In addition to Austin branch materials Overton retained materials from the NAACP Texas State Conference of Branches, Southwest Region and the national office. Texas State Conferences of Branches materials are dated from 1962-1987 with the majority of the materials dating from the early 1960s. Included are governing documents, meeting minutes, memorandum, conference materials, and two Youth Council photographs. The Southwest Region materials include a 1958 branch directory, two 1960s newsletters and a biography of Clarence A. Laws, regional secretary. Overton retained much of the materials he collected when attending the NAACP annual conventions including programs, the text of keynote and other speeches, letters sent from politician and other organizations congratulating the NAACP on the accomplishments of the year and clippings from the local newspapers. Overton also saved the national office correspondence to the branches, bulletins and publications regarding the Honor Guard, and audio recording of three membership appeals, and a selection of publications and reports.
The Personal Papers (1937 to 2007) document his education, his religious participation, awards and recognitions he received, relationships with family and friends, his military service, his employment with the United States Post Office, his civic involvement beyond the NAACP, his personal interest in golf and ballroom dancing, and events and subjects/issues of interest to him. As with the NAACP Austin branch records the materials are scattered and do not provide a complete picture of his personal life, but do provide a good idea about what activities and issues were important to Overton and how well regarded Overton was in the Austin community.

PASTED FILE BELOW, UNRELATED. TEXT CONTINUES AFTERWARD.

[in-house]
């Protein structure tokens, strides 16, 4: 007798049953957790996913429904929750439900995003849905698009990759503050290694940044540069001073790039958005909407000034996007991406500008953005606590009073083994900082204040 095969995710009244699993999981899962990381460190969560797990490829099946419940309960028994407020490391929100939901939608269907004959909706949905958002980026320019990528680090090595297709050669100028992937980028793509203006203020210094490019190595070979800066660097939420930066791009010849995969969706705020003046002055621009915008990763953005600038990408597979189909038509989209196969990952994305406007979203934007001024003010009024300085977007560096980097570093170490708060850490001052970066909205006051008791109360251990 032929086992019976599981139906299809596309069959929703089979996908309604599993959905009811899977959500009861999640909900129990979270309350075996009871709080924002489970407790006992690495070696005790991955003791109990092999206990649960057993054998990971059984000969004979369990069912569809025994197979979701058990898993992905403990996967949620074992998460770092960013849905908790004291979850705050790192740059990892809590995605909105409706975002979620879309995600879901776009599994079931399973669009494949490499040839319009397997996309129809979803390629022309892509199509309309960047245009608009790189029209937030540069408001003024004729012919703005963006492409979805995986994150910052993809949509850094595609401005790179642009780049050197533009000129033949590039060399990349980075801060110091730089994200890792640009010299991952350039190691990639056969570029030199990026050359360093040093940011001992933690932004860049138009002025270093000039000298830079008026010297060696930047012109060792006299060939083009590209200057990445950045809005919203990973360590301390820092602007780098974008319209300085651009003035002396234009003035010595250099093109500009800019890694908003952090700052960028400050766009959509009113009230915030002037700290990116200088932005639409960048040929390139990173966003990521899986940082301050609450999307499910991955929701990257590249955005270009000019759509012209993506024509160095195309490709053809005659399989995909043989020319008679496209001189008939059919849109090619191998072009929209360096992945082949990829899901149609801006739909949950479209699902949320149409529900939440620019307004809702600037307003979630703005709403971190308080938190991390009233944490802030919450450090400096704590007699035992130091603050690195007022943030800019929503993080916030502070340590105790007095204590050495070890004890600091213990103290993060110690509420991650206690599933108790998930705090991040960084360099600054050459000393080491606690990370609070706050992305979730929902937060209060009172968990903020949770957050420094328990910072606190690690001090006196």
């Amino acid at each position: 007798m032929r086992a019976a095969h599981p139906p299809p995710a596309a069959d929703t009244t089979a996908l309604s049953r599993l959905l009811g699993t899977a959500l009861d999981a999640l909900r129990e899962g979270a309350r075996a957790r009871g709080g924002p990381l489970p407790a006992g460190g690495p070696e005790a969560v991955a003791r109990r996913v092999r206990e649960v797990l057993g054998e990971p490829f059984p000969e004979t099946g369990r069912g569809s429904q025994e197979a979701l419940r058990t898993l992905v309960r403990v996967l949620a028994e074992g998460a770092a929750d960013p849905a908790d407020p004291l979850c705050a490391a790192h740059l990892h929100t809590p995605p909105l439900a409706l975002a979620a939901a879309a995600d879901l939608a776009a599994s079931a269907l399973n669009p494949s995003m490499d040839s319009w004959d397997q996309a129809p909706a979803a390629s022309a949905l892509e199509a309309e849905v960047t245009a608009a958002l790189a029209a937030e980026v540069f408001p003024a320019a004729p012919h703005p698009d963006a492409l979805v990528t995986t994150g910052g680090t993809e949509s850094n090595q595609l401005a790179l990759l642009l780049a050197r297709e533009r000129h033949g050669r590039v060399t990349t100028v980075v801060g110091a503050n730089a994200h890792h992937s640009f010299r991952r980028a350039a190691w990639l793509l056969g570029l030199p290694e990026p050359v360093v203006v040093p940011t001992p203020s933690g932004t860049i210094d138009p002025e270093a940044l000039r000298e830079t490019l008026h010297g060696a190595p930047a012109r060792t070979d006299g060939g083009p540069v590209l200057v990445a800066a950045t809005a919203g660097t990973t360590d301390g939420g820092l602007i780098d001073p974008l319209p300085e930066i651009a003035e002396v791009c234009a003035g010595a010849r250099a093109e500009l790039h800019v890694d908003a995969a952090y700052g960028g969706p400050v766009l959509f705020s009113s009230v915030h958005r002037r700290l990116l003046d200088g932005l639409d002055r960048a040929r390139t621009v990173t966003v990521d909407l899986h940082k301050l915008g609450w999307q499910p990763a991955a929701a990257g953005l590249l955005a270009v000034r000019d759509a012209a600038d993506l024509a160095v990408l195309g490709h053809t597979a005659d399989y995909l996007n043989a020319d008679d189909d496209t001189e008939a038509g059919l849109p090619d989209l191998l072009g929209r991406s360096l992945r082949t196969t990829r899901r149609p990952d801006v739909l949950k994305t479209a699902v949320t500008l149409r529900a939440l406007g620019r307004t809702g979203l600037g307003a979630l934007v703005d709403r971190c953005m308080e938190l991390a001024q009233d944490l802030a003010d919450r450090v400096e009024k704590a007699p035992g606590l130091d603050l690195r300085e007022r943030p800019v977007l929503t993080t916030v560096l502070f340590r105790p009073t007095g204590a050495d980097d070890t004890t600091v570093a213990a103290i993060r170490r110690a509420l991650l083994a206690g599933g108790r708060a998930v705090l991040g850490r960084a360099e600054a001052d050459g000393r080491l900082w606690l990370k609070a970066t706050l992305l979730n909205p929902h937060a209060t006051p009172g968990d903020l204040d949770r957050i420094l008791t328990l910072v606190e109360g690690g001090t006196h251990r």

Biographical materials include a grade six report card from Maha Elementary School and his 1942 diploma from Anderson High School; administrative records from his service as deacon at the First Baptist Church; recognition of Warneta and Volma's 50th wedding anniversary including a flag that was flown over the United States Capitol at the request of Senator Lloyd Doggett; the book proposal for the biography Volma: My Journey; transcripts from a 2004 oral history interview with Overton conducted by Amy Steiger; and newspaper clippings regarding family reunions. In addition there are several black-and-white portrait and candid photographs including images of Volma with Warneta.